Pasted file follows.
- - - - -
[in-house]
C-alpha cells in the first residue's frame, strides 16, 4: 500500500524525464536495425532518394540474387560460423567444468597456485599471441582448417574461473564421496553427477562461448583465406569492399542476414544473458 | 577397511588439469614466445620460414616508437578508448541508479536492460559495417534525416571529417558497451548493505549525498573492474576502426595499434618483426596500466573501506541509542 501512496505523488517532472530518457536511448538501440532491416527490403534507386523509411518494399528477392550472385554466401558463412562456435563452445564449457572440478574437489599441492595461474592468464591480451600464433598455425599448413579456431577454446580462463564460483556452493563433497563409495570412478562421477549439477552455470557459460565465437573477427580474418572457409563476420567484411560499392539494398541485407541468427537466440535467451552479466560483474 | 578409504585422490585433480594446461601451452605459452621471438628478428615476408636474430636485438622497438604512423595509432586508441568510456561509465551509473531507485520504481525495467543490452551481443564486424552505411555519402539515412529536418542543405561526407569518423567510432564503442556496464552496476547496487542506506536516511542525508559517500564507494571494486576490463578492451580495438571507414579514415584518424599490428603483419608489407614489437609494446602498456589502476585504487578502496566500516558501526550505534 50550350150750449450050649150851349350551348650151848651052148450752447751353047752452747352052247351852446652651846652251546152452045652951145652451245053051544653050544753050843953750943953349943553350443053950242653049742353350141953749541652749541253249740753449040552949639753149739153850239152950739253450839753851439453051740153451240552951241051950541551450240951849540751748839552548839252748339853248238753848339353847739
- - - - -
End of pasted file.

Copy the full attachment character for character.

[in-house]
C-alpha cells in the first residue's frame, strides 16, 4: 500500500524525464536495425532518394540474387560460423567444468597456485599471441582448417574461473564421496553427477562461448583465406569492399542476414544473458 | 577397511588439469614466445620460414616508437578508448541508479536492460559495417534525416571529417558497451548493505549525498573492474576502426595499434618483426596500466573501506541509542 501512496505523488517532472530518457536511448538501440532491416527490403534507386523509411518494399528477392550472385554466401558463412562456435563452445564449457572440478574437489599441492595461474592468464591480451600464433598455425599448413579456431577454446580462463564460483556452493563433497563409495570412478562421477549439477552455470557459460565465437573477427580474418572457409563476420567484411560499392539494398541485407541468427537466440535467451552479466560483474 | 578409504585422490585433480594446461601451452605459452621471438628478428615476408636474430636485438622497438604512423595509432586508441568510456561509465551509473531507485520504481525495467543490452551481443564486424552505411555519402539515412529536418542543405561526407569518423567510432564503442556496464552496476547496487542506506536516511542525508559517500564507494571494486576490463578492451580495438571507414579514415584518424599490428603483419608489407614489437609494446602498456589502476585504487578502496566500516558501526550505534 50550350150750449450050649150851349350551348650151848651052148450752447751353047752452747352052247351852446652651846652251546152452045652951145652451245053051544653050544753050843953750943953349943553350443053950242653049742353350141953749541652749541253249740753449040552949639753149739153850239152950739253450839753851439453051740153451240552951241051950541551450240951849540751748839552548839252748339853248238753848339353847739